Hopes voiced for Xi-Biden meeting
A successful outcome to this week's meeting between the top leaders of China and the United States would set a positive tone and agenda for the two countries' relations, experts said.
Observers interviewed by China Daily voiced expectations for the one-on-one meeting between President Xi Jinping and U.S. President Joe Biden during the China-U.S. summit and the Asia-Pacific Economic Cooperation Economic Leaders' Meeting in San Francisco.
Kenneth Quinn, president emeritus of the World Food Prize Foundation and a former U.S. Foreign Service officer, said, "I believe that there is extreme urgency for a Biden-Xi summit to take dramatic and impactful action to turn the U.S.-China relationship in a more positive direction."
Quinn said the bilateral meeting at heads-of-state level could enhance and stabilize the relationship, which only recently has shown signs of emerging from its lowest level in decades.
Once the U.S. presidential election cycle — which usually features rhetoric attacking China — starts in January, there will likely be no further opportunities for any significant or even small steps by Washington, Quinn added.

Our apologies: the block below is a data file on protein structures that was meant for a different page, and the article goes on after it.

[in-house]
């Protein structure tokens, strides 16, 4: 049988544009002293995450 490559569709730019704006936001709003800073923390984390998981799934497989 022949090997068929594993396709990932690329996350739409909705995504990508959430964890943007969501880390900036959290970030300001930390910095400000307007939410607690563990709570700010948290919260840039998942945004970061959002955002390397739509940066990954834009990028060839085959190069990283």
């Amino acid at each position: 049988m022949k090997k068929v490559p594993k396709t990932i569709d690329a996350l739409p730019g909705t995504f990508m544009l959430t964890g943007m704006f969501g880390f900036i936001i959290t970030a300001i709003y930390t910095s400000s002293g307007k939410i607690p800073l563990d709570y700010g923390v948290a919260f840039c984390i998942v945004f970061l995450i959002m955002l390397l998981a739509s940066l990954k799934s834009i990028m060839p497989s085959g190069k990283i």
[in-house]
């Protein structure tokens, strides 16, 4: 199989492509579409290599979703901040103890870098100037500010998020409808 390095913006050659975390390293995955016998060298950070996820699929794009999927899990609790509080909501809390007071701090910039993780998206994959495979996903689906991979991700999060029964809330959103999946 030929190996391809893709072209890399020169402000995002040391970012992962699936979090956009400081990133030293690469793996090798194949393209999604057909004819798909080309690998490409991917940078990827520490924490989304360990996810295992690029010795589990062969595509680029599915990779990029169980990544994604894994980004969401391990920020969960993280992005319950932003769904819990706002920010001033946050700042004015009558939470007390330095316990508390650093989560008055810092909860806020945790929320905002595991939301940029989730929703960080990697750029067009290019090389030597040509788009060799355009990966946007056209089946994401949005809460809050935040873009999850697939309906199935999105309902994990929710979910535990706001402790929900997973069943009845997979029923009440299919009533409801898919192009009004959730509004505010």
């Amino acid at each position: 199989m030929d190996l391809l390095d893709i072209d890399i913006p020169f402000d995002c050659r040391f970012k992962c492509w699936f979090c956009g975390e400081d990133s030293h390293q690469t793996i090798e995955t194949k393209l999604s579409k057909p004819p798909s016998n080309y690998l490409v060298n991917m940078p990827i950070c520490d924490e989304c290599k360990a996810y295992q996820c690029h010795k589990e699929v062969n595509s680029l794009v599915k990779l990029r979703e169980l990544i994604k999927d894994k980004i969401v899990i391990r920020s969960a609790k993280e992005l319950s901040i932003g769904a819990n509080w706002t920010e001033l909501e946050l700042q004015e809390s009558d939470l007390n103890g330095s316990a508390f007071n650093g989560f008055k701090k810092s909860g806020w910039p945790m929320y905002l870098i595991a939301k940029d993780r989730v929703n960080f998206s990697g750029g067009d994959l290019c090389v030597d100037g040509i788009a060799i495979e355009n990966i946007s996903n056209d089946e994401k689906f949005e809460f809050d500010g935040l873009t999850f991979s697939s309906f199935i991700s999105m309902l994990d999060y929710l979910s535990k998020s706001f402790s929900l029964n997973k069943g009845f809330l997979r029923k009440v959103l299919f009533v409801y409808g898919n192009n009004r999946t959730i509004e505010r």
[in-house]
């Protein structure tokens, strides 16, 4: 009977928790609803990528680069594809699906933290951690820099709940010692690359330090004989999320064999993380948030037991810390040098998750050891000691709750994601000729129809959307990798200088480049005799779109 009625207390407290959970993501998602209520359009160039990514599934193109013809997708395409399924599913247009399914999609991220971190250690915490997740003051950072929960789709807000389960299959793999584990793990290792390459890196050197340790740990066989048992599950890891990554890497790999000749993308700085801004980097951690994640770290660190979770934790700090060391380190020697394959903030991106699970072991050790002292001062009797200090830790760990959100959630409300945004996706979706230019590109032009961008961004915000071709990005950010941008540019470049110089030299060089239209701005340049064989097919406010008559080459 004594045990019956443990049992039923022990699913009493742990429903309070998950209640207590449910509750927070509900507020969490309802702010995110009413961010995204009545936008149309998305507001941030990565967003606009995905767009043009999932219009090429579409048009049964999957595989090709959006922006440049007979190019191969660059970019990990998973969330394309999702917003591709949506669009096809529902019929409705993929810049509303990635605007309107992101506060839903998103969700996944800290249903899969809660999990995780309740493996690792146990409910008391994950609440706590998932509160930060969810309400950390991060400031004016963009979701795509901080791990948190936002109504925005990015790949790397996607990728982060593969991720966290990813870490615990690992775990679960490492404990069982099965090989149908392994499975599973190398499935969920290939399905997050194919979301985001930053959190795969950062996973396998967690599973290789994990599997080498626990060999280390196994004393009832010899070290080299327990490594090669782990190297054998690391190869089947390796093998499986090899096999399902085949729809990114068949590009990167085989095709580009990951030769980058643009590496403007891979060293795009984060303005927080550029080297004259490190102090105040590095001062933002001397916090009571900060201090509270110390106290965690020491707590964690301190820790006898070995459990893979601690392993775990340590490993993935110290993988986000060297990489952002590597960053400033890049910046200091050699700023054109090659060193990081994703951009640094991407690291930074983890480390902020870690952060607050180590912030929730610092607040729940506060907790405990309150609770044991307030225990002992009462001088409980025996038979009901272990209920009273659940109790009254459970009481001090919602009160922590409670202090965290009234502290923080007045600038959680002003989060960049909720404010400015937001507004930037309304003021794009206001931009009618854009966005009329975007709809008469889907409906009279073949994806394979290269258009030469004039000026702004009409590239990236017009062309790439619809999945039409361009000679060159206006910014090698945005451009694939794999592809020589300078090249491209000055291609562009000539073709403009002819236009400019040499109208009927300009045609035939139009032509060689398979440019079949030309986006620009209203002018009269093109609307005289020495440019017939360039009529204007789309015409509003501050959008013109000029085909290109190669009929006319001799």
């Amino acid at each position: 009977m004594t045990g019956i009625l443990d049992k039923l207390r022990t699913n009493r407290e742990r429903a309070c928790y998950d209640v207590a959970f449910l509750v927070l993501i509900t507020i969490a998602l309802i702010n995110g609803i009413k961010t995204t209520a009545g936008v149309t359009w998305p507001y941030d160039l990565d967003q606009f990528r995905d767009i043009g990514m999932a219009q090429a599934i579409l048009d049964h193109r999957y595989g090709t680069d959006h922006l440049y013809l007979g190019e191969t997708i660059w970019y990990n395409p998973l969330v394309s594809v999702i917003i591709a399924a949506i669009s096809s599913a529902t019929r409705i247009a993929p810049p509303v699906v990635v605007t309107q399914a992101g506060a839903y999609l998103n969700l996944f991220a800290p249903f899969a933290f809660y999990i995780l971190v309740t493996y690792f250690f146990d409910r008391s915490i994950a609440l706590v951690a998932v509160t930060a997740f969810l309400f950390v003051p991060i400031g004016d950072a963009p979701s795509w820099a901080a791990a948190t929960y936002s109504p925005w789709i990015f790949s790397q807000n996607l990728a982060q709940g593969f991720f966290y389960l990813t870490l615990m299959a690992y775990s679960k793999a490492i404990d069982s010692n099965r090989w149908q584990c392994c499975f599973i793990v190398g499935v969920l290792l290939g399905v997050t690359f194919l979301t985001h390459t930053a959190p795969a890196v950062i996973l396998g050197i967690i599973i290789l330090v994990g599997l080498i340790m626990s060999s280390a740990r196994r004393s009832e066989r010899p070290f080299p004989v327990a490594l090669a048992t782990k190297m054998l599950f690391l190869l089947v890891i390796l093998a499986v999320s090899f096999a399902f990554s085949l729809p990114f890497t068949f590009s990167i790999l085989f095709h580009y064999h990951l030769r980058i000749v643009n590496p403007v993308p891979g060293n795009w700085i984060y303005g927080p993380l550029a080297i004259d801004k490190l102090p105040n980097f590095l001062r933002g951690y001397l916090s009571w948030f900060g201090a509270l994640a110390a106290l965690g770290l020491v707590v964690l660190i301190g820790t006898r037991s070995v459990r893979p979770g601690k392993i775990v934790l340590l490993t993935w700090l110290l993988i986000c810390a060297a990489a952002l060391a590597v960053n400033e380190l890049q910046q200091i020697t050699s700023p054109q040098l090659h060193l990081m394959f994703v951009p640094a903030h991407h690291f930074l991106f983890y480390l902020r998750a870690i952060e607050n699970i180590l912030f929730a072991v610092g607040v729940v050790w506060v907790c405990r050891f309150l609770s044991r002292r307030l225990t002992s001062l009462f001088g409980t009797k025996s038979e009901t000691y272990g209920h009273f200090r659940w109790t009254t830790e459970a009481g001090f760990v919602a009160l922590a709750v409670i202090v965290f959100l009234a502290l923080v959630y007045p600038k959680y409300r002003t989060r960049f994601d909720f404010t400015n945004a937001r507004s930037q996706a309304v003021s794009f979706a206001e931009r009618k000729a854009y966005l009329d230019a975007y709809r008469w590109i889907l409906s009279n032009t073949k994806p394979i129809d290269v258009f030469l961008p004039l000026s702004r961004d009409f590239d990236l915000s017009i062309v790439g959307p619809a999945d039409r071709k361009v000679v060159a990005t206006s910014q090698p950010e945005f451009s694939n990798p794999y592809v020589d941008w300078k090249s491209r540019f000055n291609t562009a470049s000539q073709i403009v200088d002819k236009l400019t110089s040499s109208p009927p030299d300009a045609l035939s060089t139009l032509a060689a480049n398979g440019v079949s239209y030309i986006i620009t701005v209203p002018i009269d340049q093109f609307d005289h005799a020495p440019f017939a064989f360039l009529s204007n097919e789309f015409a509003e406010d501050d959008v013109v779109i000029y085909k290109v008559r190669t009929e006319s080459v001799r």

The face-to-face meeting will be the first between the leaders of the two largest economies since they met in Bali, Indonesia, a year ago.
As relations frayed in the months that followed, Beijing urged Washington to take action to implement the important consensus reached by Xi and Biden.
Stephen Roach, a senior fellow at the Paul Tsai China Center at Yale University, wrote on Oct 26 that another Xi-Biden summit could be a "sorely needed" second chance, and it must be "scripted for success".
"It definitely feels as if both presidents are better prepared for San Francisco than they were for Bali," Roach said. "However, while preparation is necessary, it is not sufficient for a successful summit." He was referring to the increased bilateral high-level engagement in recent months.
Senate Majority Leader Chuck Schumer led a bipartisan U.S. Senate delegation to China last month, the first visit to the country by U.S. lawmakers since 2019.
Xi told Schumer that competition and confrontation are not consistent with the trend of the times, and still less can solve problems and address challenges facing the world.
Before Schumer's visit, four top Biden administration officials had traveled to China since June: Secretary of State Antony Blinken, Treasury Secretary Janet Yellen, Special Presidential Envoy for Climate John Kerry and Commerce Secretary Gina Raimondo.